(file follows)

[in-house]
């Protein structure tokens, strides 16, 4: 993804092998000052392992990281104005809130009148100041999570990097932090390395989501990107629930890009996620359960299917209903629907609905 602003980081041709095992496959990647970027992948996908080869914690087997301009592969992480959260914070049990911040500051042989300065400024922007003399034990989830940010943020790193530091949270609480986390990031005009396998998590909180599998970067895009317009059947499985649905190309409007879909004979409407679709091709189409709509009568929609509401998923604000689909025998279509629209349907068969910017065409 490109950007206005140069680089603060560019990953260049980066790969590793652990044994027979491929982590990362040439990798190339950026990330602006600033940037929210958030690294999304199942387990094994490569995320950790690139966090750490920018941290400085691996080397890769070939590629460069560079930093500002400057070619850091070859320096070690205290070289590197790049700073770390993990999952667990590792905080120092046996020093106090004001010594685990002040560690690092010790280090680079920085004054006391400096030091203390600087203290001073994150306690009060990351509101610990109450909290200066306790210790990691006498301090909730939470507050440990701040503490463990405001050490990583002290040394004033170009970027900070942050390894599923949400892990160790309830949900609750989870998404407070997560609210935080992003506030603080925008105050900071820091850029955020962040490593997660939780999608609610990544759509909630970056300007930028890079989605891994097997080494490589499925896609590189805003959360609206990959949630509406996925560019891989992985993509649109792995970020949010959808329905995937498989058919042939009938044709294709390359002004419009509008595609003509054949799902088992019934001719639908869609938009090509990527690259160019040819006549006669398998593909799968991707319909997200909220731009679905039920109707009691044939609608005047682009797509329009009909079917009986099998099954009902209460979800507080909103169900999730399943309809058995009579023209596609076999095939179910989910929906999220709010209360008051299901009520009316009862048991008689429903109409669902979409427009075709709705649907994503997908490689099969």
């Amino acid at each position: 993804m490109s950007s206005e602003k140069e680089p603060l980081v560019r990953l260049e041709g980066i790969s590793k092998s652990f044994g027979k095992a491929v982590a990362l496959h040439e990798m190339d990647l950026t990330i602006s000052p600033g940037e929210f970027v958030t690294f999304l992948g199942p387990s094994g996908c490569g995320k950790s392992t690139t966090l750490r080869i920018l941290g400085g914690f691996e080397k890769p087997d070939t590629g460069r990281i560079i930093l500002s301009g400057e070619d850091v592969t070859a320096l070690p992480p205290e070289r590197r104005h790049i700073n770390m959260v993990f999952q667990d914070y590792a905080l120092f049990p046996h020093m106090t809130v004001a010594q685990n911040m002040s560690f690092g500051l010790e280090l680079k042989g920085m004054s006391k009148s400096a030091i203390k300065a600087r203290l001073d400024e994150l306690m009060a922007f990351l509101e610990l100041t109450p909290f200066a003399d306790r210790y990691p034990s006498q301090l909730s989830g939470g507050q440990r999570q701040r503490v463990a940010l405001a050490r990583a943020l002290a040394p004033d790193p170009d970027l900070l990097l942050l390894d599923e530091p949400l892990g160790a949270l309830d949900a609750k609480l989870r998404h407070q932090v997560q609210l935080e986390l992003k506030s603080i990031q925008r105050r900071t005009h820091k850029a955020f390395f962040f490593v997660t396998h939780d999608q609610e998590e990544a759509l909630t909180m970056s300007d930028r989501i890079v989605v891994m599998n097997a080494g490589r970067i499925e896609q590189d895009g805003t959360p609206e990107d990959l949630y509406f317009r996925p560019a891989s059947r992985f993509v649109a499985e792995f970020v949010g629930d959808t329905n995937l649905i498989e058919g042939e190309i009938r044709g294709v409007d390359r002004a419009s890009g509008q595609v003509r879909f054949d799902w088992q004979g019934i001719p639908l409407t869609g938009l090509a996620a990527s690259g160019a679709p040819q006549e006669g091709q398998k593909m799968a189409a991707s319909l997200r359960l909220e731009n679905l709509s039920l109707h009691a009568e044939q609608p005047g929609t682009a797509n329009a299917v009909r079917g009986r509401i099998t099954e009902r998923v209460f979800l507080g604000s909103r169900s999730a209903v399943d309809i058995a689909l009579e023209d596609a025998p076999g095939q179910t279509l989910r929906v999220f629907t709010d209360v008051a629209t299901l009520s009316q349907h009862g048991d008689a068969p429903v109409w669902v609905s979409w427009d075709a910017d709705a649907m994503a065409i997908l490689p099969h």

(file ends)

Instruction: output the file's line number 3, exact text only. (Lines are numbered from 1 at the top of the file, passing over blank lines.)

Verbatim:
């Amino acid at each position: 993804m490109s950007s206005e602003k140069e680089p603060l980081v560019r990953l260049e041709g980066i790969s590793k092998s652990f044994g027979k095992a491929v982590a990362l496959h040439e990798m190339d990647l950026t990330i602006s000052p600033g940037e929210f970027v958030t690294f999304l992948g199942p387990s094994g996908c490569g995320k950790s392992t690139t966090l750490r080869i920018l941290g400085g914690f691996e080397k890769p087997d070939t590629g460069r990281i560079i930093l500002s301009g400057e070619d850091v592969t070859a320096l070690p992480p205290e070289r590197r104005h790049i700073n770390m959260v993990f999952q667990d914070y590792a905080l120092f049990p046996h020093m106090t809130v004001a010594q685990n911040m002040s560690f690092g500051l010790e280090l680079k042989g920085m004054s006391k009148s400096a030091i203390k300065a600087r203290l001073d400024e994150l306690m009060a922007f990351l509101e610990l100041t109450p909290f200066a003399d306790r210790y990691p034990s006498q301090l909730s989830g939470g507050q440990r999570q701040r503490v463990a940010l405001a050490r990583a943020l002290a040394p004033d790193p170009d970027l900070l990097l942050l390894d599923e530091p949400l892990g160790a949270l309830d949900a609750k609480l989870r998404h407070q932090v997560q609210l935080e986390l992003k506030s603080i990031q925008r105050r900071t005009h820091k850029a955020f390395f962040f490593v997660t396998h939780d999608q609610e998590e990544a759509l909630t909180m970056s300007d930028r989501i890079v989605v891994m599998n097997a080494g490589r970067i499925e896609q590189d895009g805003t959360p609206e990107d990959l949630y509406f317009r996925p560019a891989s059947r992985f993509v649109a499985e792995f970020v949010g629930d959808t329905n995937l649905i498989e058919g042939e190309i009938r044709g294709v409007d390359r002004a419009s890009g509008q595609v003509r879909f054949d799902w088992q004979g019934i001719p639908l409407t869609g938009l090509a996620a990527s690259g160019a679709p040819q006549e006669g091709q398998k593909m799968a189409a991707s319909l997200r359960l909220e731009n679905l709509s039920l109707h009691a009568e044939q609608p005047g929609t682009a797509n329009a299917v009909r079917g009986r509401i099998t099954e009902r998923v209460f979800l507080g604000s909103r169900s999730a209903v399943d309809i058995a689909l009579e023209d596609a025998p076999g095939q179910t279509l989910r929906v999220f629907t709010d209360v008051a629209t299901l009520s009316q349907h009862g048991d008689a068969p429903v109409w669902v609905s979409w427009d075709a910017d709705a649907m994503a065409i997908l490689p099969h």